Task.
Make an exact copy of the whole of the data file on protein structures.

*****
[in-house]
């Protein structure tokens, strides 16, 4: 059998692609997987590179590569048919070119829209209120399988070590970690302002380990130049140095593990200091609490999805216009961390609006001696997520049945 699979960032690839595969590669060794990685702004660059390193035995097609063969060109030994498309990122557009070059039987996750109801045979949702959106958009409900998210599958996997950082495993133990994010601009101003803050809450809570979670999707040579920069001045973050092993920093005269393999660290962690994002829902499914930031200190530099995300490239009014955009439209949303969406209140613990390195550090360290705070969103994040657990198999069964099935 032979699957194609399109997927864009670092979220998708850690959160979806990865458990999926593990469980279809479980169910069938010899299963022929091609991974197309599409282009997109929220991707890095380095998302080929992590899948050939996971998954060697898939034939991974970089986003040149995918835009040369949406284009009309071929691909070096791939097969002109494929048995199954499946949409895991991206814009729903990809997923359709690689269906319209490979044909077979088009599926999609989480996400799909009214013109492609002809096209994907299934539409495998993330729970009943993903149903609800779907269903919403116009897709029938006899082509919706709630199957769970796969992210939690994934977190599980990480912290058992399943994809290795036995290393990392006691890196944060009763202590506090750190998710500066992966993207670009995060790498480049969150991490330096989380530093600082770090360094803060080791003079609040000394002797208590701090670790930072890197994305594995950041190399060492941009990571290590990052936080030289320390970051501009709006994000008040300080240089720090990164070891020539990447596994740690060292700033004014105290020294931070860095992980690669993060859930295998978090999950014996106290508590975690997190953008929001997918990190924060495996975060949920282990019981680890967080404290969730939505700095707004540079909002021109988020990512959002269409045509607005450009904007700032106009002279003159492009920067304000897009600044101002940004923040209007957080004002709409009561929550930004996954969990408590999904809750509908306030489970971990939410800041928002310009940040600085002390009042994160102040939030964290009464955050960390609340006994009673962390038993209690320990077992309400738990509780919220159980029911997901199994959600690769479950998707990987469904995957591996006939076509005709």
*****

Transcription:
[in-house]
């Protein structure tokens, strides 16, 4: 059998692609997987590179590569048919070119829209209120399988070590970690302002380990130049140095593990200091609490999805216009961390609006001696997520049945 699979960032690839595969590669060794990685702004660059390193035995097609063969060109030994498309990122557009070059039987996750109801045979949702959106958009409900998210599958996997950082495993133990994010601009101003803050809450809570979670999707040579920069001045973050092993920093005269393999660290962690994002829902499914930031200190530099995300490239009014955009439209949303969406209140613990390195550090360290705070969103994040657990198999069964099935 032979699957194609399109997927864009670092979220998708850690959160979806990865458990999926593990469980279809479980169910069938010899299963022929091609991974197309599409282009997109929220991707890095380095998302080929992590899948050939996971998954060697898939034939991974970089986003040149995918835009040369949406284009009309071929691909070096791939097969002109494929048995199954499946949409895991991206814009729903990809997923359709690689269906319209490979044909077979088009599926999609989480996400799909009214013109492609002809096209994907299934539409495998993330729970009943993903149903609800779907269903919403116009897709029938006899082509919706709630199957769970796969992210939690994934977190599980990480912290058992399943994809290795036995290393990392006691890196944060009763202590506090750190998710500066992966993207670009995060790498480049969150991490330096989380530093600082770090360094803060080791003079609040000394002797208590701090670790930072890197994305594995950041190399060492941009990571290590990052936080030289320390970051501009709006994000008040300080240089720090990164070891020539990447596994740690060292700033004014105290020294931070860095992980690669993060859930295998978090999950014996106290508590975690997190953008929001997918990190924060495996975060949920282990019981680890967080404290969730939505700095707004540079909002021109988020990512959002269409045509607005450009904007700032106009002279003159492009920067304000897009600044101002940004923040209007957080004002709409009561929550930004996954969990408590999904809750509908306030489970971990939410800041928002310009940040600085002390009042994160102040939030964290009464955050960390609340006994009673962390038993209690320990077992309400738990509780919220159980029911997901199994959600690769479950998707990987469904995957591996006939076509005709």